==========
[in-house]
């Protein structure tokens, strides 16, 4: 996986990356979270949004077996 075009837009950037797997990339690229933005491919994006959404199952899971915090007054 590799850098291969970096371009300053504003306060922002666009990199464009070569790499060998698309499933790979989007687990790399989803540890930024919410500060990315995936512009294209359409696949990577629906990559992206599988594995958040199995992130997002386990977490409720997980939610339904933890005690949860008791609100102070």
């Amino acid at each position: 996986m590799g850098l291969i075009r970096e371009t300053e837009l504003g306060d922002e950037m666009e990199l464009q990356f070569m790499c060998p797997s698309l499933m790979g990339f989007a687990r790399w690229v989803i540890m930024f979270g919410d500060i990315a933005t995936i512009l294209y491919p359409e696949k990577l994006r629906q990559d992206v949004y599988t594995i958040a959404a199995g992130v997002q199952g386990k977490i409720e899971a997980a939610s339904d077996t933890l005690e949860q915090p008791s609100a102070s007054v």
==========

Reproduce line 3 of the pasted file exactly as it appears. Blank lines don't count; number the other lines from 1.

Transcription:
């Amino acid at each position: 996986m590799g850098l291969i075009r970096e371009t300053e837009l504003g306060d922002e950037m666009e990199l464009q990356f070569m790499c060998p797997s698309l499933m790979g990339f989007a687990r790399w690229v989803i540890m930024f979270g919410d500060i990315a933005t995936i512009l294209y491919p359409e696949k990577l994006r629906q990559d992206v949004y599988t594995i958040a959404a199995g992130v997002q199952g386990k977490i409720e899971a997980a939610s339904d077996t933890l005690e949860q915090p008791s609100a102070s007054v």